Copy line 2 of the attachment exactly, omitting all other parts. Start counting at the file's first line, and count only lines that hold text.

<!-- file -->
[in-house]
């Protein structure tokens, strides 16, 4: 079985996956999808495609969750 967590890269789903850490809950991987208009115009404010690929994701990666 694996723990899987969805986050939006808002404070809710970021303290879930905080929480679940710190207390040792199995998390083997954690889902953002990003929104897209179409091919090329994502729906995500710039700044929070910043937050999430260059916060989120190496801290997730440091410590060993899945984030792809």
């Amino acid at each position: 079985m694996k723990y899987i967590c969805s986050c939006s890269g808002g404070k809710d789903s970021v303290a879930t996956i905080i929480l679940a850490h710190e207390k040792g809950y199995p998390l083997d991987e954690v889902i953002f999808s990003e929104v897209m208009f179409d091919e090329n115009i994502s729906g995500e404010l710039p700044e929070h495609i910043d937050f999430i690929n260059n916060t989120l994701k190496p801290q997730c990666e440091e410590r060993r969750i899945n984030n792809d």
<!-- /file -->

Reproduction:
């Protein structure tokens, strides 16, 4: 079985996956999808495609969750 967590890269789903850490809950991987208009115009404010690929994701990666 694996723990899987969805986050939006808002404070809710970021303290879930905080929480679940710190207390040792199995998390083997954690889902953002990003929104897209179409091919090329994502729906995500710039700044929070910043937050999430260059916060989120190496801290997730440091410590060993899945984030792809």